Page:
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Meet NASA's Winning Asteroid Redirect Spacecraft, and the Asteroid It May Visit

Posted by Jason Davis

25-03-2015 17:52 CDT

Topics: mission status, future technology, asteroids, human spaceflight, radar imaging

NASA has decided to pluck a small boulder off a large asteroid instead of bagging an entire asteroid outright, the agency announced Wednesday. The selection of so-called Option B refines the look of the Asteroid Redirect Mission, a plan to capture part of a near-Earth asteroid and return it to lunar orbit, where it will be visited by astronauts in late 2025. 

The news ends months of speculation that included a no-decision announcement last December. During a conference call, NASA Associate Administrator Robert Lightfoot said the boulder return option was less risky in terms of target selection, and would allow the agency to try out more technologies applicable to future missions. 

"Option B—in my opinion, as the chair of the meeting—was the better option," said Lightfoot, describing his participation in a Mission Concept Review that eliminated Option A, in which a spacecraft would deploy a 10-meter bag to snare an entire asteroid. "We know larger asteroids have boulders on the surface. When I get there, I'll have an opportunity—with the sensor suite we’re going to put on here—to assess and check those boulders out. I’m going to have multiple targets to go after, is what it boils down to,” he said.

NASA

NASA Asteroid Redirect Mission concept
In this video, the Asteroid Redirect Mission spacecraft visits a large asteroid and retrieves a 3-meter boulder from the surface. The asteroid depicted in this video, Itokawa, is no longer the leading candidate for the mission.

The mission has a tentative launch date of December 2020. While NASA officials say they don't need to select a target asteroid until 2019, the current short list is Itokawa, Bennu and yet-unnamed 2008 EV5. Itokawa was visited by Japan’s Hayabusa spacecraft in 2005, and Bennu is the target of NASA's upcoming OSIRIS-REx sample return mission. 2008 EV5, said Lightfoot, is the current front-runner.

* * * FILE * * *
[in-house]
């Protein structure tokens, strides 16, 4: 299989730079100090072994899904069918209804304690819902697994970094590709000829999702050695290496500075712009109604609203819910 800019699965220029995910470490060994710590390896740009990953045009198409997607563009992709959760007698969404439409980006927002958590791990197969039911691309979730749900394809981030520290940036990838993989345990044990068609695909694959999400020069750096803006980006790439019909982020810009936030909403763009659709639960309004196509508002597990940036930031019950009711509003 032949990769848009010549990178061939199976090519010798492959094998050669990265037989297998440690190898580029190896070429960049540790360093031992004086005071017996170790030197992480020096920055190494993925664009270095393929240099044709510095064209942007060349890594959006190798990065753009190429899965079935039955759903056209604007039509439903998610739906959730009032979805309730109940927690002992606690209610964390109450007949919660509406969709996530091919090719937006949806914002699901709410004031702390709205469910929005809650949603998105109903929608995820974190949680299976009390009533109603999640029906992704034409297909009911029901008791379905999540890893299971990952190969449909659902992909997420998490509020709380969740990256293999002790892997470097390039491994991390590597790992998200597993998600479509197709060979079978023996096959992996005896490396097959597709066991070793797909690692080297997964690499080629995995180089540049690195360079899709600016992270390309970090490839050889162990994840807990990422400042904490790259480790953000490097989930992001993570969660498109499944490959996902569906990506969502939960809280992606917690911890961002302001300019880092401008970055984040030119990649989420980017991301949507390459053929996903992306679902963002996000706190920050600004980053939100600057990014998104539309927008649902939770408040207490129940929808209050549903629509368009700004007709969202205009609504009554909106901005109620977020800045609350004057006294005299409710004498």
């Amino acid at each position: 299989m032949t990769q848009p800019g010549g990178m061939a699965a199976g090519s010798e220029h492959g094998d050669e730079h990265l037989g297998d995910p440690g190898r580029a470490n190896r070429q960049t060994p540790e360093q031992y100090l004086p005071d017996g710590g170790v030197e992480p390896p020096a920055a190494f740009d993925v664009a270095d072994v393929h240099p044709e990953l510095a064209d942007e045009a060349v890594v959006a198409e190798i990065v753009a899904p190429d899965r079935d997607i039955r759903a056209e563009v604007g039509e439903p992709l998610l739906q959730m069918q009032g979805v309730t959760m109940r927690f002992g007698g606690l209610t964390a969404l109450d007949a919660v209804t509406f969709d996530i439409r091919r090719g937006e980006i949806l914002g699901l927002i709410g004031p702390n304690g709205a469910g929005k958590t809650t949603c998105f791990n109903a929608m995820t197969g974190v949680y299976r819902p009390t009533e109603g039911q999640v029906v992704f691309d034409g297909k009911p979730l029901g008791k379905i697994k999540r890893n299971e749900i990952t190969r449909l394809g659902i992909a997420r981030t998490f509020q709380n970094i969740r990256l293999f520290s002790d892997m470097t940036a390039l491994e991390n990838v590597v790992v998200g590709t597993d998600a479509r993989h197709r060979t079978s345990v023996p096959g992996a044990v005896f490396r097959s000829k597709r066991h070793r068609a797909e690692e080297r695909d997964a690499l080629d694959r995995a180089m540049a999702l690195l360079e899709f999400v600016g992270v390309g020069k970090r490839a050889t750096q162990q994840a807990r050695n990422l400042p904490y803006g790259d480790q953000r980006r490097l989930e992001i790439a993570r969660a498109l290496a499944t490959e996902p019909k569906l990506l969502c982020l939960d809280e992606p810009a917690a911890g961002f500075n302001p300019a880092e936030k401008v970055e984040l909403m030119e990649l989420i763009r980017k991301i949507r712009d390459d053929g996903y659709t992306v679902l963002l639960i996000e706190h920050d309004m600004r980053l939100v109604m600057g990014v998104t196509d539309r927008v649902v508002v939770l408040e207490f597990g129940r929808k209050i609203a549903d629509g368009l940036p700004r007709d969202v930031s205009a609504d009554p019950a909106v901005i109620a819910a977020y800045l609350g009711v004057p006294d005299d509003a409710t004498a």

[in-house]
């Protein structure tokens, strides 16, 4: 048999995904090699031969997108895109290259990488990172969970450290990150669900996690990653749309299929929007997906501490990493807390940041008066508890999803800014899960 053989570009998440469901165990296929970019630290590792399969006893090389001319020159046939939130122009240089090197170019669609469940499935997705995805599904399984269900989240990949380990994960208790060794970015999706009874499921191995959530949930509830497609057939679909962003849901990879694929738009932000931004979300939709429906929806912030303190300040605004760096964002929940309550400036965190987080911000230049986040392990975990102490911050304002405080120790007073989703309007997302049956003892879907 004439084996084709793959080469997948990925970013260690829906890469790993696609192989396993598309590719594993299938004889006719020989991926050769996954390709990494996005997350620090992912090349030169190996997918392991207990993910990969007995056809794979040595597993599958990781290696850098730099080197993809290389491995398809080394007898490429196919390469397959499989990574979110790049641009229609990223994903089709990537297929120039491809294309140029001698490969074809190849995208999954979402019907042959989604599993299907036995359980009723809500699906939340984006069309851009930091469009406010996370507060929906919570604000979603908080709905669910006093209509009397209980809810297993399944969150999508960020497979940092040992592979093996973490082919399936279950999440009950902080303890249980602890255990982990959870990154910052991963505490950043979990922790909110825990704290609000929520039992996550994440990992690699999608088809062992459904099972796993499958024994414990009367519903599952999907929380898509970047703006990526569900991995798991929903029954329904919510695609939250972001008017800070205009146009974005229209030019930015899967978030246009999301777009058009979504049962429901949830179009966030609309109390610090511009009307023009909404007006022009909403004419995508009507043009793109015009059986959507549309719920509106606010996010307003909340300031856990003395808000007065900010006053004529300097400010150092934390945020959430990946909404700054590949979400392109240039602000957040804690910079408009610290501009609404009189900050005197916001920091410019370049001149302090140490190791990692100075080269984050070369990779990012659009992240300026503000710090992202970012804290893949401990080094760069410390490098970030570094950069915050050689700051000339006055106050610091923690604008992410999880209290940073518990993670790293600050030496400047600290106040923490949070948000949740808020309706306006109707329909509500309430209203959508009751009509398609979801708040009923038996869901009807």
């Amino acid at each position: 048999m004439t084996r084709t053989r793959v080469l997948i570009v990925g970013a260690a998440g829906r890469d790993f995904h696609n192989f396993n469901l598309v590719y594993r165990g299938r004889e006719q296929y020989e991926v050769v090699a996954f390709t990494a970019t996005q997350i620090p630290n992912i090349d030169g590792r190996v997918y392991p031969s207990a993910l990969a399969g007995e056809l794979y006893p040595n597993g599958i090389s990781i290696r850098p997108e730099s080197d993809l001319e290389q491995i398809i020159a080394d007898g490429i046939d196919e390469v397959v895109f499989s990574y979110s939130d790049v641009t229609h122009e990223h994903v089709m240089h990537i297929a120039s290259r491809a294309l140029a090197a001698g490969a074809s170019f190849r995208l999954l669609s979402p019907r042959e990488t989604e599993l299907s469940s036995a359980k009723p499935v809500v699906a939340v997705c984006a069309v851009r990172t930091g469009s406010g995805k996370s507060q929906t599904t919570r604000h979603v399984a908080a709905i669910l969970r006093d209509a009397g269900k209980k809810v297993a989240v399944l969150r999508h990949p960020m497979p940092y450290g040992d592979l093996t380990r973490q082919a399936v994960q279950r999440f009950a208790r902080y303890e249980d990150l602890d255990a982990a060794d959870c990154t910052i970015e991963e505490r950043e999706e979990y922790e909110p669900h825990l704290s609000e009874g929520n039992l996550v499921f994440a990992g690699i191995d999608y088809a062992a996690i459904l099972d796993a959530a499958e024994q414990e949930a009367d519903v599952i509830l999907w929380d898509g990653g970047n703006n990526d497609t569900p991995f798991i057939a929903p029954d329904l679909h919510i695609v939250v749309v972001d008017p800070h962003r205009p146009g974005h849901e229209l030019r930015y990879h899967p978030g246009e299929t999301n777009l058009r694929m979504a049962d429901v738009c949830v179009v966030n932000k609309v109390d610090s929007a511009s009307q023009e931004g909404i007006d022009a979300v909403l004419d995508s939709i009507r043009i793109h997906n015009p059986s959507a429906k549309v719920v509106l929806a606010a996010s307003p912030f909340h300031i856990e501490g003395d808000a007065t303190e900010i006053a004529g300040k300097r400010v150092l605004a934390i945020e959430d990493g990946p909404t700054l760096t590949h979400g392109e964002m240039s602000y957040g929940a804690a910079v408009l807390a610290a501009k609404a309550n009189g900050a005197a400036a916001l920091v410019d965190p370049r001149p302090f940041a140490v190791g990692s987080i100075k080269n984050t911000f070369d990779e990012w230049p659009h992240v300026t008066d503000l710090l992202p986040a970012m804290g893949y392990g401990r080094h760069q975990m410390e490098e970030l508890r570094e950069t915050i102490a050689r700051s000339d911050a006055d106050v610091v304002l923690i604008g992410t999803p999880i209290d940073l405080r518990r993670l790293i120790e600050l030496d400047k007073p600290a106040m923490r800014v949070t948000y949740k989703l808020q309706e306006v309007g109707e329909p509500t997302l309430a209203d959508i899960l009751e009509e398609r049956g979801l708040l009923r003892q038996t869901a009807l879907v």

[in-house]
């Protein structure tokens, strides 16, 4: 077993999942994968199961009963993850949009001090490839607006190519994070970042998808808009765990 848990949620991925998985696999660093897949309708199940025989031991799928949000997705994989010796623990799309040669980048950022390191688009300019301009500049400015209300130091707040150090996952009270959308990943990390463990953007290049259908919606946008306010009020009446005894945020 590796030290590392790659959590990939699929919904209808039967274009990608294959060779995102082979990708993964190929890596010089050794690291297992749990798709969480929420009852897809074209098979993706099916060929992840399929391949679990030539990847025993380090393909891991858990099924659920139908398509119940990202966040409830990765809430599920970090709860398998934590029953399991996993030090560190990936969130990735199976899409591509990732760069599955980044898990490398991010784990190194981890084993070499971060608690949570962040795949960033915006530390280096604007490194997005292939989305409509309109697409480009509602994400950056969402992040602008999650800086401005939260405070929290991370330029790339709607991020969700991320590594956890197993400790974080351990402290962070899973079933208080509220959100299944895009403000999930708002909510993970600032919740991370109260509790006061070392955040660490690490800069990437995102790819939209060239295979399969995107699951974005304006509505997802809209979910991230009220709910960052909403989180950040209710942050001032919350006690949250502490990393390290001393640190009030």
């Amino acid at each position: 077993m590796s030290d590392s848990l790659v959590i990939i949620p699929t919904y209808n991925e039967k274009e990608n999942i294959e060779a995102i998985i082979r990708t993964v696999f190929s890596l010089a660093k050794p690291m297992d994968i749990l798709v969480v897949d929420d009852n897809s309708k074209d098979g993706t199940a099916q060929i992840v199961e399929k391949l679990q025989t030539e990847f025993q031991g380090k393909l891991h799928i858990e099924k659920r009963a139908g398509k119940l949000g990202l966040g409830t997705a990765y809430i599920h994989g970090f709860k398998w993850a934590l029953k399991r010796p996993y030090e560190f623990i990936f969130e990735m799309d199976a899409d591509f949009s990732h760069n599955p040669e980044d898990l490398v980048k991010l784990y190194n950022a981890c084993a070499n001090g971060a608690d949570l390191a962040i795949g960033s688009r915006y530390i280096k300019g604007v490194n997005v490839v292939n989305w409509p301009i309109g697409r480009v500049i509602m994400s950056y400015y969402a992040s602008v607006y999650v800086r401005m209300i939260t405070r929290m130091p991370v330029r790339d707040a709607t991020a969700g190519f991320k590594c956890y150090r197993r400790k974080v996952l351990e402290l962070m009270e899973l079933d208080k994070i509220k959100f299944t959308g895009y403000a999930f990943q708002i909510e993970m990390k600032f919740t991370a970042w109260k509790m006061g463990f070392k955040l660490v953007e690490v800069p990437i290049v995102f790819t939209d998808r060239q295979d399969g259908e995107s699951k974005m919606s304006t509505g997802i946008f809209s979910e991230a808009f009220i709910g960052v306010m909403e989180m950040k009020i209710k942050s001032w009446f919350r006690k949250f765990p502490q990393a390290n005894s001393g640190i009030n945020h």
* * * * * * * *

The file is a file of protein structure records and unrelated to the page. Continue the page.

EV5 was discovered in 2008 by the Catalina Sky Survey, near Tucson, Ariz. The asteroid’s leading expert is Dr. Michael Busch, a research scientist at the Mountain View, Calif.-based SETI Institute. Busch authored a 2011 paper characterizing EV5 using planetary radar observations taken from Arecibo Observatory and NASA's Deep Space Network radar dish in Goldstone, Calif.

Busch said EV5 is an ideal candidate for the ARM spacecraft, which needs to visit an asteroid with pluckable 3-meter surface boulders. When Busch’s team zapped EV5 with planetary radar, they were able to detect boulders as small as 7.5 meters, as well as tiny cobblestones. This indicates there should also be in-between-sized boulders. "We can’t see the 3-meter rocks, but we know that they should be there," he said.

EV5 has a diameter of roughly 400 meters. It appears to have a ridge bisecting its surface, with a large chunk knocked out of one side. When asked how he felt about the prospect of a spacecraft visiting the asteroid that became the basis of his CalTech thesis, he said: "I’d love to know how accurate my shape models are."

Asteroid 2008 EV5

Busch et. al (2001)

Asteroid 2008 EV5
A shape model of asteroid 2008 EV5. The asteroid rotates around the z-axis, with +z in the direction of the angular momentum vector. Yellow-shaded regions were seen only at incidence angles greater than 45 degrees, or not seen at all.

The orbit of EV5 is roughly that of Earth’s, differing by just one-fifteenth of a year. Its last flyby was 2008, so it won’t be back until 2023 or 2024. If the ARM spacecraft departed for EV5 in late 2020, it could spend anywhere from 215 to 400 days in orbit—including time to grab a boulder. As EV5 approached Earth, the ARM spacecraft would slip back into the Earth-moon system, eventually ending up in lunar distant retrograde orbit, or DRO. 

The crewed portion of ARM wouldn’t occur until 2025. An Orion spacecraft would be sent to lunar DRO via the Space Launch System. Orion would dock with the capture spacecraft, allowing a two-person EVA crew to inspect the boulder and collect samples. The mission would last about 25 days.

NASA's first SLS-Orion flight, Exploration Mission 1, is scheduled for no later than November 2018. EM-2, the first crewed flight, is expected in 2021. In the past, NASA has said SLS should begin flying once per year after EM-2. But with the crewed asteroid mission not slated until 2025, it isn't clear what else might fill the SLS manifest.

Asteroid Redirect Mission spacecraft

NASA

Asteroid Redirect Mission spacecraft
NASA's Asteroid Redirect Mission aims to grab a small boulder from a large asteroid and return it to lunar orbit, where it will be visited by a crew of astronauts in 2025.

The ARM spacecraft's cost cap, Lightfoot said, remains $1.25 billion—not including the launch vehicle. Funding for ARM is currently scattered between multiple NASA programs.

"I think there will be some (funding) increase that is specific to the mission," he said. "We will take advantage of solar electric propulsion, which is estimated roughly at $300 million, which is already in the runout for space technologies. There's some capture technique mecahnisms that were already in parts of the human exploration budget."